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British Industrial History

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R. Craggs and Sons

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R. Cragg and Sons, Dock Head, Middlesbrough, shipbuilder and repairers

Based on the South bank of the Tees, this yard built tramps, coasters and tugs.

1825 Robert Craggs had been involved in ship repairs at Stockton from 1825 and moved into shipbuilding there.

1832 The business of ship builders and repairers was founded at Tees Dockyard. Middlesbrough[1]

1865 Shown as 'Craggs and Sons, Steam Marble Works, Newcastle'[2]

1866 Opened another yard at Middlesbrough[3].

1872 Shipbuilders and timber merchants; repairers of timber and iron vessels; patent slipways capable of taking up vessels of large size[4].

1875 The first iron ship was made by the (Middlesbrough?) yard in January.

1876 Only two ships were built this year.

Three others were made up to 1882.

1885 The yard was closed in July in order to modernise its facilities for steel shipbuilding. The yard focussed on tramps and steamers from here on in.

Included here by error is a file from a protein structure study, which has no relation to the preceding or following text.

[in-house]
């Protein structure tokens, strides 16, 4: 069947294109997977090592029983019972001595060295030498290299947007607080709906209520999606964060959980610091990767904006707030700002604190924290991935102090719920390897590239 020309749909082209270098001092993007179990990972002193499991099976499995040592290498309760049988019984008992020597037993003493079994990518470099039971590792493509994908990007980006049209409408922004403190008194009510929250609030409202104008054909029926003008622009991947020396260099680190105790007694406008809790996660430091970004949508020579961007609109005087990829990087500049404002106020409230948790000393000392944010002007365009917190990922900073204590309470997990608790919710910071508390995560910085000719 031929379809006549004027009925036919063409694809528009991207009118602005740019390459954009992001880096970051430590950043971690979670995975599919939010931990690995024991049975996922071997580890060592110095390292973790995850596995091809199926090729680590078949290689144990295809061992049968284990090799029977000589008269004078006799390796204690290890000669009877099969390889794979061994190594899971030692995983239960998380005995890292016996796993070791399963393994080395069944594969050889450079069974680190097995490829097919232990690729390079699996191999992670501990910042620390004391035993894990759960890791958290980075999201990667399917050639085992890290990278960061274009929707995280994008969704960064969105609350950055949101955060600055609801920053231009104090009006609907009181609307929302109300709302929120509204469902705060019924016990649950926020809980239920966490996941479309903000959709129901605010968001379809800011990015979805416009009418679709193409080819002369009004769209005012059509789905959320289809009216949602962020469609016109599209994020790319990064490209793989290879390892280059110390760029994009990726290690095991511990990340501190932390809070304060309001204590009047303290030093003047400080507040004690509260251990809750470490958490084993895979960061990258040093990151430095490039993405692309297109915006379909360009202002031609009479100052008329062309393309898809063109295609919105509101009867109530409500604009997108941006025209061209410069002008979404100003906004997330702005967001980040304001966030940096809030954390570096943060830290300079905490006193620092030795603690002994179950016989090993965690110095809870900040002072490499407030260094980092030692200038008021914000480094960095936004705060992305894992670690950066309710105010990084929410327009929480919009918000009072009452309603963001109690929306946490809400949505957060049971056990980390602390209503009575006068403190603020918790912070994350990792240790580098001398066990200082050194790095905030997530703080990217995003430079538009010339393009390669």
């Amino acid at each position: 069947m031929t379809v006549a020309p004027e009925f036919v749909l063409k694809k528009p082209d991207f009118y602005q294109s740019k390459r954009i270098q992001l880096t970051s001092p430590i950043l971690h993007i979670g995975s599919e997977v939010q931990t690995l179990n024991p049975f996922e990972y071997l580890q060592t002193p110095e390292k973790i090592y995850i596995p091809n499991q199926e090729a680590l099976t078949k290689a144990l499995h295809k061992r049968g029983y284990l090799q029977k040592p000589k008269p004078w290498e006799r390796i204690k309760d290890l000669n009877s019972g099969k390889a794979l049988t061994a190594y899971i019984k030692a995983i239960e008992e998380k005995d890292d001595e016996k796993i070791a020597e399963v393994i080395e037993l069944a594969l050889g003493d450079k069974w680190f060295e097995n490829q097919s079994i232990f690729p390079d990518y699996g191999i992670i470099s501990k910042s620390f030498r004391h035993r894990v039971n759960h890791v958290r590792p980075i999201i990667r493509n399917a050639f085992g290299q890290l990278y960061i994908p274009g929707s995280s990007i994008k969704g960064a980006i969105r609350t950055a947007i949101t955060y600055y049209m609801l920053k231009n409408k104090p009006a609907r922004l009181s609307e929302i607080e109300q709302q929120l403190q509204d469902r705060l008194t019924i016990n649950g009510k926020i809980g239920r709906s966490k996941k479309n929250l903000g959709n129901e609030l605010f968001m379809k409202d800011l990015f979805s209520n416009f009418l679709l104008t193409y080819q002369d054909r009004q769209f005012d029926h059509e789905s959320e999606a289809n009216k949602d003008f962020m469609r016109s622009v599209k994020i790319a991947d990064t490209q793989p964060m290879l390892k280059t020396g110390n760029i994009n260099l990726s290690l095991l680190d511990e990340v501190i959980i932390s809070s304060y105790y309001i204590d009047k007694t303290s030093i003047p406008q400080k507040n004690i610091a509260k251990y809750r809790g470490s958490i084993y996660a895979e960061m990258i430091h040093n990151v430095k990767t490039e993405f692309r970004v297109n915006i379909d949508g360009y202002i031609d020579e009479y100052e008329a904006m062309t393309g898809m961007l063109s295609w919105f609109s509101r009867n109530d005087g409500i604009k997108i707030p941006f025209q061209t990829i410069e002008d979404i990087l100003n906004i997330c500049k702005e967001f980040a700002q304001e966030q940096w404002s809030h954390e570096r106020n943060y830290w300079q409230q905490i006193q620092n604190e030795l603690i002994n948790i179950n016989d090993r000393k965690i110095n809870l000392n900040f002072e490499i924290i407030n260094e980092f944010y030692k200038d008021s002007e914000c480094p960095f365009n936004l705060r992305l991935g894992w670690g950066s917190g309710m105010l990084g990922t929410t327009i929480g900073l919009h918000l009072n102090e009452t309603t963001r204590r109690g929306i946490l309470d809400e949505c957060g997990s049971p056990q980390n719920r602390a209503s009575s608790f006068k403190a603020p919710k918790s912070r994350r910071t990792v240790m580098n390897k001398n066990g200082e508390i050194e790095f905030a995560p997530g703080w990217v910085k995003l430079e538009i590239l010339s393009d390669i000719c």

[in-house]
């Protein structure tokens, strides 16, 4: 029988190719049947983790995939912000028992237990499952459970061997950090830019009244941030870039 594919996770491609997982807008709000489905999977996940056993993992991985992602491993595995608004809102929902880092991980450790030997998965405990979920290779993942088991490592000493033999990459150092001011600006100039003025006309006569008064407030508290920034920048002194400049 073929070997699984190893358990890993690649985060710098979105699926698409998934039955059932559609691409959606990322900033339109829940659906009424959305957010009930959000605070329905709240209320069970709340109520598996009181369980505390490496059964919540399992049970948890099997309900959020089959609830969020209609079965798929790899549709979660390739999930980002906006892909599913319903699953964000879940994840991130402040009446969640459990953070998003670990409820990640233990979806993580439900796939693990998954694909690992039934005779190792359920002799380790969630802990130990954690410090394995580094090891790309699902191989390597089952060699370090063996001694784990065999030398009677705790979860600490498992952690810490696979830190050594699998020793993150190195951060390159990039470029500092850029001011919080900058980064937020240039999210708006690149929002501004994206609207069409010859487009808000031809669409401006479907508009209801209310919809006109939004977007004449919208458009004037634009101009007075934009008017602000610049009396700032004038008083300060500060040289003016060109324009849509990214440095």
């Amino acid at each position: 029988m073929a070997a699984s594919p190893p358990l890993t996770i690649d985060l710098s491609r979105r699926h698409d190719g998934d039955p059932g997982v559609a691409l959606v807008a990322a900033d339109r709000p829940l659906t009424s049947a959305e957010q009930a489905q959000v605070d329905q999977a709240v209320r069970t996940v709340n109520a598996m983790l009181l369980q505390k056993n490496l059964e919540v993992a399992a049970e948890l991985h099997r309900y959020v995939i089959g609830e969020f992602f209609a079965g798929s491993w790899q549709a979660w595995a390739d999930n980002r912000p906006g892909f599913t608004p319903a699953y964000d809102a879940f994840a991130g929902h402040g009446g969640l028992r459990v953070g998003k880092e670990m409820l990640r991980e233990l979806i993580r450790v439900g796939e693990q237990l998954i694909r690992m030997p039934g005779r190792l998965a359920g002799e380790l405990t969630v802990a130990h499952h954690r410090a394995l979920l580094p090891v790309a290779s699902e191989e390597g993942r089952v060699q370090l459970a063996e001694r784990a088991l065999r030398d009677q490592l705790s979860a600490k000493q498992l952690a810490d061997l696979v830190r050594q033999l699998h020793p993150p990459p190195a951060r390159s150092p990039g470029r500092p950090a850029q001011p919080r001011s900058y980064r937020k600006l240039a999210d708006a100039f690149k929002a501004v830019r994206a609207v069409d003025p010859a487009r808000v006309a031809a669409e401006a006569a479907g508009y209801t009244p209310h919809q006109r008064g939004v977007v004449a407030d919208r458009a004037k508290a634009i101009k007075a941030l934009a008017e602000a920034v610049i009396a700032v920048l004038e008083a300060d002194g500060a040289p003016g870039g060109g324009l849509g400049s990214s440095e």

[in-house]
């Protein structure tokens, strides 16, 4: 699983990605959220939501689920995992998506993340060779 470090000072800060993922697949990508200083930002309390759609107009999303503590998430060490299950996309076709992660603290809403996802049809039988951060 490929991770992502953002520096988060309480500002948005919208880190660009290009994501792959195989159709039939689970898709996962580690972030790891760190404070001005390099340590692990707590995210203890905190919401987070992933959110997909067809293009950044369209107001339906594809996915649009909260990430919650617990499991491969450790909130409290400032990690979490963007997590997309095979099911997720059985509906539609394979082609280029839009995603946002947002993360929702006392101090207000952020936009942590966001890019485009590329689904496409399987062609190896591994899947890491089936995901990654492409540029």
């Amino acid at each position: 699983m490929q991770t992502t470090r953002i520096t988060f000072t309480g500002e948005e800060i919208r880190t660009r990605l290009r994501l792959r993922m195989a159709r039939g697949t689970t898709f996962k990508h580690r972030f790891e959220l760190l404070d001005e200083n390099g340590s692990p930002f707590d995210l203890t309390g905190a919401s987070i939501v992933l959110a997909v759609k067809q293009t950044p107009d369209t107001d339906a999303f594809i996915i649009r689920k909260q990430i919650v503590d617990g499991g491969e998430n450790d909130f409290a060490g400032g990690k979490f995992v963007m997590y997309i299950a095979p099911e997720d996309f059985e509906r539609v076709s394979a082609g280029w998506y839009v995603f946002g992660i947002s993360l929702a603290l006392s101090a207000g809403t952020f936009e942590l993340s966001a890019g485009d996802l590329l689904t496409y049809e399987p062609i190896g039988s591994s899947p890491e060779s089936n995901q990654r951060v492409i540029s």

1896 The site was taken over by Dixons?; Craggs moved to a site which later became Dent's Wharf[5].

1900 Partnership change. '...partnership hitherto existing between Mr Henry Foxton Craggs, Mr George Craggs, Mr Ernest Hall Craggs, and Mr Herbert Foxton Craggs, under the style of R. Craggs and Sons, shipbuilders, Middlesbrough and Stockton, has been dissolved by mutual consent, and that Mr George and Mr Herbert Craggs retire from the firm as from the 30th of September last. The business of the firm will in future be carried on Messrs H. E. Craggs and E. H. Craggs under the same style and title...'[6]

1900 The company R. Craggs and Sons was registered on 29 December, to acquire the business of shipbuilders of Messrs. H. F. and E. H. Craggs. [7]

1900s The yard made a number of large tramps utilising its new facilities.

1908 The first Isherwood system vessel was built at the yard and launched in August as Paul Paix. (Sir Joseph Isherwood was a director of the yard.) In the year from 1907-08, eleven ships were built.

1909 The freight slump led to the yard closing down with the last ship, Conrad Mohr, completed in July for Chr. Michelsen of Bergen. The yard was then demolished.

A 1:48 model of the Conrad Mohr is on display at Bergen Maritime Museum.

See Also


Sources of Information

  1. The Times, Aug 24, 1909
  2. Newcastle Courant - Friday 11 August 1865
  3. Tees Built Ships [1]
  4. The Commercial Directory and Shippers Guide, 1872
  5. Tees Built Ships [2]
  6. Shields Daily Gazette - Saturday 13 October 1900
  7. The Stock Exchange Year Book 1908
  • British Shipbuilding Yards. 3 vols by Norman L. Middlemiss